CHARLOTTE, NC (Bruce Henderson/The Charlotte Observer) - Last Sunday night, an Indian Trail man's wife excitedly burst into their house to report two orange, glowing balls that seemed to hover a few hundred feet overhead.
The man, who reported the incident to the Mutual UFO Network, wrote that he and his grandson headed outside to see a single ball hovering silently above them. Less than a minute later, a group of three balls appeared.
"My first thought was Chinese lanterns but they would have been very, very large, small plane or helicopter size, and defying wind patterns," wrote the man, who MUFON would not identify. "The light source was much much brighter than a candle. With the binoculars it appeared spherical with a red beam coming out of the yellow-orange glow that the whole sphere was giving off.
"Any idea what we were watching?"
More and more, says the venerable Scientific American, scientists are seriously seeking answers to that question. In a piece posted Tuesday, the magazine declares 2017 "a banner year for scientists seeking aliens – even though they (apparently) didn't find any."
It's not that scientists delight in crushing the belief that aliens are among us, the article states. They instead demand clear evidence to support an extraordinary claim. Yet some scientists acknowledge the slight possibility of extraterrestrial explanations for some recent observations.
Just last month, a self-described UFO investigator posted a YouTube video that suggests a group of alien aircraft were recently seen hovering over Spring Lake, North Carolina, about two hours east of Charlotte. The video got nearly 70,000 views within two days of being posted.
Editor Mary Joyce said the website grew out of photos taken by an 8-year-old in the mountain community of Cashiers that appeared to show a saucer-shaped silhouette against the sun. Since then, Joyce said, UFO sightings have been reported all over Jackson County.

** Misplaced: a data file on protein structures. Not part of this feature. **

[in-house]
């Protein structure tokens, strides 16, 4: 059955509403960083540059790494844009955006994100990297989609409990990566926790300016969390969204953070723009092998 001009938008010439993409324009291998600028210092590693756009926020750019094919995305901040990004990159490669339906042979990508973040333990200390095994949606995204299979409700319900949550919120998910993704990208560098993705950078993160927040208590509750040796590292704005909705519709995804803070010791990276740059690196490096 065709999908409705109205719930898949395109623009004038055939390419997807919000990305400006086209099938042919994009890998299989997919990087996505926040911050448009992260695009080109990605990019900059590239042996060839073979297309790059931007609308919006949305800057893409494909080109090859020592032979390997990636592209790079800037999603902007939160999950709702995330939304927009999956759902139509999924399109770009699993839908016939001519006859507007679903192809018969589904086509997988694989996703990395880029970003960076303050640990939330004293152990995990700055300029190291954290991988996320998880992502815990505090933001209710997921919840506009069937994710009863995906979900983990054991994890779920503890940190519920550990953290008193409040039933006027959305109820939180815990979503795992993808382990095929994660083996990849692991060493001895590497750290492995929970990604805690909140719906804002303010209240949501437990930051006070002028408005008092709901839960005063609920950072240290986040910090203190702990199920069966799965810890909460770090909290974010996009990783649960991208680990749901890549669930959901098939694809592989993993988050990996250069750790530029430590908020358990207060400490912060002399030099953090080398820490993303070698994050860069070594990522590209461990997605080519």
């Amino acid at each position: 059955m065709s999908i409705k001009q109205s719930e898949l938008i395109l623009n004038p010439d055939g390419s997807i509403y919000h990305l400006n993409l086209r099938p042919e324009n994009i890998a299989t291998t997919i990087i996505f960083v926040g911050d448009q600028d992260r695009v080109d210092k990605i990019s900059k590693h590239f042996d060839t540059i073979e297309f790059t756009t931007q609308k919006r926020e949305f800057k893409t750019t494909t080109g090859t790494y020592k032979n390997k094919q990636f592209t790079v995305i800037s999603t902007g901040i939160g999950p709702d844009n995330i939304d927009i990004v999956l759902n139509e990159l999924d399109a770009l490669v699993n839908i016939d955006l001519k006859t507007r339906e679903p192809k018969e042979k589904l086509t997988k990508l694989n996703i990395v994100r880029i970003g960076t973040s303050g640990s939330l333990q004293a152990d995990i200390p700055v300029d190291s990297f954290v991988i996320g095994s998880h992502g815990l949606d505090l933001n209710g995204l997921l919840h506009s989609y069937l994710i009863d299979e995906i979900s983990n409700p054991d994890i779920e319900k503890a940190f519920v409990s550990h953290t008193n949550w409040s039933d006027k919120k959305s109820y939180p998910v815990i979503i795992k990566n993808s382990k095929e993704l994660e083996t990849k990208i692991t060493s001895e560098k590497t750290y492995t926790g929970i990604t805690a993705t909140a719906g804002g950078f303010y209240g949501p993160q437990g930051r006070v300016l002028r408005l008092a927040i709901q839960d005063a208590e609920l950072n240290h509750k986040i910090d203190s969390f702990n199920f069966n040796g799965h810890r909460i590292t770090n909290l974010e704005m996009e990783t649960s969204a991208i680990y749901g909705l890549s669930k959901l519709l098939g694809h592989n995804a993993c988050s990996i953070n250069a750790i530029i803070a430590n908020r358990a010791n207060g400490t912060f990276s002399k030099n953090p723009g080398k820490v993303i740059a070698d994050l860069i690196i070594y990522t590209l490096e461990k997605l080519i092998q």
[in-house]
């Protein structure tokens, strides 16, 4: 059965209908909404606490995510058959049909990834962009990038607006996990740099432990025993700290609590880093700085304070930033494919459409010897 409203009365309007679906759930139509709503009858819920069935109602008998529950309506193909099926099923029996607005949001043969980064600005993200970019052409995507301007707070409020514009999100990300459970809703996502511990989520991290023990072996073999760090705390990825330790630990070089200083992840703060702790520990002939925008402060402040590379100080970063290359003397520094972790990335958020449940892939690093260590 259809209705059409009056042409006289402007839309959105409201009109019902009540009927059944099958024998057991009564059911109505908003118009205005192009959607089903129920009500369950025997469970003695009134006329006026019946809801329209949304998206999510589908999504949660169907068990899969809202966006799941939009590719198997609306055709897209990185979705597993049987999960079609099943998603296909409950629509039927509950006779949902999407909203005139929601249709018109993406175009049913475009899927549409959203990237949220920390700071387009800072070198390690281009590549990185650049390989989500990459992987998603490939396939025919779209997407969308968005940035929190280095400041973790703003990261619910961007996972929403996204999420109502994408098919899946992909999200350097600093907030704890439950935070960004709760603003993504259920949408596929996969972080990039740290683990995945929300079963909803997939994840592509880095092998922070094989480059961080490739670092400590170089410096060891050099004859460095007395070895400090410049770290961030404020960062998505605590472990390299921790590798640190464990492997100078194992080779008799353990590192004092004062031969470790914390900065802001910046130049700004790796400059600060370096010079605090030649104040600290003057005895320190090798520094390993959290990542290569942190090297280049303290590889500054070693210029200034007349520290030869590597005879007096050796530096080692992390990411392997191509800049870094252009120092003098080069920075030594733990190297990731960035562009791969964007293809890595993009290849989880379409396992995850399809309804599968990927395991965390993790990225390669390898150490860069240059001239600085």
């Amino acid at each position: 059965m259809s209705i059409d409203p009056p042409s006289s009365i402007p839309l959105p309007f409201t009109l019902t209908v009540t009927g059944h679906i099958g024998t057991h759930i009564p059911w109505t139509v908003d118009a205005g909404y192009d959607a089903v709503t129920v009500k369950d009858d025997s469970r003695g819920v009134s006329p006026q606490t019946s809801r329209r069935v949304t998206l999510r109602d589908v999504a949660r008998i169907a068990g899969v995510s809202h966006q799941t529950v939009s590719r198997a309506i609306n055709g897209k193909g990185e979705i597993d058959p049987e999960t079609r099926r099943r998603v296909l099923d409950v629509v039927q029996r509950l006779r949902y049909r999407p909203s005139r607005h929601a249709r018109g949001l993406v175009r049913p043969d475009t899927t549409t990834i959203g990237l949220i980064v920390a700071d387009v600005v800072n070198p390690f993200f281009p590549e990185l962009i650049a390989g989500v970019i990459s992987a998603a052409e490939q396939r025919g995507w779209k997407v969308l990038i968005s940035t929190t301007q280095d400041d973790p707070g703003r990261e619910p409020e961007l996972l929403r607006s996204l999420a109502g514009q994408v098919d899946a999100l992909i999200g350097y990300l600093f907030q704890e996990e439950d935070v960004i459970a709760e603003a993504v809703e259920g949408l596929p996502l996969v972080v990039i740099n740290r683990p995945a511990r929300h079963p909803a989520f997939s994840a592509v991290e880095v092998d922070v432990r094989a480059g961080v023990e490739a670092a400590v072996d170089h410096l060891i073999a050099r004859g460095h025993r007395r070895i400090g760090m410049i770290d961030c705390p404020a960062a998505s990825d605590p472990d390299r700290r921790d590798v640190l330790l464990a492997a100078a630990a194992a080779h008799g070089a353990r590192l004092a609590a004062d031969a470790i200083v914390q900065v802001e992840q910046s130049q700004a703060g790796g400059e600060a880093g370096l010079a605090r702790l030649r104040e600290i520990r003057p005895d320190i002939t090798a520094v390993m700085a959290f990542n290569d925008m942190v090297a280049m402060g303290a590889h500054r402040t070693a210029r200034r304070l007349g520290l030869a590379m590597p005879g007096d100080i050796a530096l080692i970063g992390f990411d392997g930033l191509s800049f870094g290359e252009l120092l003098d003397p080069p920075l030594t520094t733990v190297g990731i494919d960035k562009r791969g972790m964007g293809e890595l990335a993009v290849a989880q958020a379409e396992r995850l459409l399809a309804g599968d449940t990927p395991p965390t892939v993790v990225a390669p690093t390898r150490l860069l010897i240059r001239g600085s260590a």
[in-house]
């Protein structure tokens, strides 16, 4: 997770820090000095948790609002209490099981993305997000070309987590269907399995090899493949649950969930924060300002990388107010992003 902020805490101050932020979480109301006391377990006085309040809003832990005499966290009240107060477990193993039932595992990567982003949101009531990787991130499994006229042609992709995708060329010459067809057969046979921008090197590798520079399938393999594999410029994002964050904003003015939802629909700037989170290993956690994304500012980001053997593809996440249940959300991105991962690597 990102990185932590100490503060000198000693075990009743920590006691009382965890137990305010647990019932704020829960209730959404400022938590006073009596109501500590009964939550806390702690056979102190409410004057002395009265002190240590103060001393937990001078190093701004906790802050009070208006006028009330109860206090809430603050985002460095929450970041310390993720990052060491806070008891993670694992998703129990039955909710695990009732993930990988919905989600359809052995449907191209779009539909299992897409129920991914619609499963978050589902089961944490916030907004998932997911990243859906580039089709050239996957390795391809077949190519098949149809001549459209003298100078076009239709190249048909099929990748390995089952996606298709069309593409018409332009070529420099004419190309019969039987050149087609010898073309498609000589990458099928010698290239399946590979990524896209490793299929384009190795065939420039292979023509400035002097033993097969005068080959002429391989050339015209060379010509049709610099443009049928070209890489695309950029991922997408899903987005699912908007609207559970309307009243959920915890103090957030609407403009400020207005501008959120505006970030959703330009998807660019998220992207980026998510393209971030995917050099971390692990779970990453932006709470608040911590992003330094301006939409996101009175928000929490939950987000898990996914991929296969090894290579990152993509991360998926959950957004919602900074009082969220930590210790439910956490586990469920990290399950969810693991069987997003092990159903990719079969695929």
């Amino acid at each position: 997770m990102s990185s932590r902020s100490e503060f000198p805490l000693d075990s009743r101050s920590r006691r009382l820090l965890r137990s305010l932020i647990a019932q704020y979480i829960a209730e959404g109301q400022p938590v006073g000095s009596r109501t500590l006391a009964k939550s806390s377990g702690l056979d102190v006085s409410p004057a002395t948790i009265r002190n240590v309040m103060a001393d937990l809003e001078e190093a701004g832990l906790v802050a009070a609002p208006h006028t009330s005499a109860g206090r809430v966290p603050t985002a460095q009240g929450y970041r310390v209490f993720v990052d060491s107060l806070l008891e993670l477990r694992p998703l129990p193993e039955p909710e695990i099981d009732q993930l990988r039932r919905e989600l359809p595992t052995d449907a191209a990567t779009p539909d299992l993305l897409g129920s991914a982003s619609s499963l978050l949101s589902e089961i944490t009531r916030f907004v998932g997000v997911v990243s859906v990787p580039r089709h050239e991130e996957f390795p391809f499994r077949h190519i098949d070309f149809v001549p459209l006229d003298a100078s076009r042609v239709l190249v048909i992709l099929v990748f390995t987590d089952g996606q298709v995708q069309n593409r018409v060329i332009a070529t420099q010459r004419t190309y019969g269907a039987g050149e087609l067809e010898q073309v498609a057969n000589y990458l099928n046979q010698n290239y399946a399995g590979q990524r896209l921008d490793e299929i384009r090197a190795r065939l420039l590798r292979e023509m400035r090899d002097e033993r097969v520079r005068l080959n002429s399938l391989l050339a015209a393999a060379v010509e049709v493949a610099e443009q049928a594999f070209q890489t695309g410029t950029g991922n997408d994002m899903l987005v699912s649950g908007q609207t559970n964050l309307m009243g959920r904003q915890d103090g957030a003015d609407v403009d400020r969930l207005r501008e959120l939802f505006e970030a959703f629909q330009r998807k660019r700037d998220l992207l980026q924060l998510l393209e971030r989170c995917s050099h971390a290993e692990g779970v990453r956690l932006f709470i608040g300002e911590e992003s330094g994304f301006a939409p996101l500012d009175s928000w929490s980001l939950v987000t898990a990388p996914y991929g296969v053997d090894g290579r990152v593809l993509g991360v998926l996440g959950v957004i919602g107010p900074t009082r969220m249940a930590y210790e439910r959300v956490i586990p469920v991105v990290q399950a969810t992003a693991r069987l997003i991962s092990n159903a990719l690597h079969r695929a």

Joyce said public officials and academics scoff at such accounts even if, she adds, they privately acknowledge them.
"The ones that want to get the information out kind of tiptoe around. They're not going to lightly do this," she said. "The people who are really, really aware of what's going on regarding UFOs have actually feared for their lives.... These people have real reasons to be fearful if they know stuff. The (scientists) at the college level, they don't know squat."
Official Washington also appears to have taken an interest in probing the potential for alien encounters.
In a story line that could have been borrowed from the "X-Files," the New York Times reported in December on a secretive Defense Department program, shut down in 2012, that investigated UFO sightings. The program was largely funded at the request of former Senate majority leader Harry Reid of Nevada.
The program and the aerospace company it hired "produced documents that describe sightings of aircraft that seemed to move at very high velocities with no visible signs of propulsion, or that hovered with no apparent means of lift," the Times reported.